Date of Award

Spring 5-13-2017

Document Type

Thesis

Department

Life & Environmental Sciences

First Advisor

Prof. Jennifer Gloweinka

Abstract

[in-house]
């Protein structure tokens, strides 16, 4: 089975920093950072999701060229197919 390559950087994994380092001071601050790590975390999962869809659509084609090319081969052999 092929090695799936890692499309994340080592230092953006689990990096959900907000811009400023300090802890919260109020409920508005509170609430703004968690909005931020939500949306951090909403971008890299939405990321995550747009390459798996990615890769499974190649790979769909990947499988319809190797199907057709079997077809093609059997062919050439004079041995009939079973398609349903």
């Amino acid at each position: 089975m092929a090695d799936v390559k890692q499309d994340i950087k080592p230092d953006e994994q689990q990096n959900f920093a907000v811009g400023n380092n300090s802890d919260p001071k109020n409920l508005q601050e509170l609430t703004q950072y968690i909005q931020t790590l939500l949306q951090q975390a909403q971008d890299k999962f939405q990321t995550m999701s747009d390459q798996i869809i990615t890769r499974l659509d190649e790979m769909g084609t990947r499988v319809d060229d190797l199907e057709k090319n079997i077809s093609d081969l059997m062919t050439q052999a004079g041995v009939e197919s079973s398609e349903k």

The Rocky Mountain wood tick, Dermacentor andersoni, has a high prevalence in the Western United States and is a known vector for Colorado Tick Fever, Rocky Mountain spotted fever and other infectious diseases. Though prevalent, their distribution is still poorly understood. The goal of this study was to examine topographical and climatic factors influencing D. andersoni’s distribution over Western Montana. This study consists of data collected from 145 total sites from 2013 to 2016. At each site, ticks were captured using a drag sampling technique and were categorized in terms of abundance. Various climatic and topographical data were obtained on-site and through the National Elevation Dataset, NASA Earth Observation and the PRISM Climate Group. The study found that May Normalized Difference Vegetative Index (NDVI), average spring precipitation and average summer temperatures were significant in distinguishing between sites of different D. andersoni abundance.

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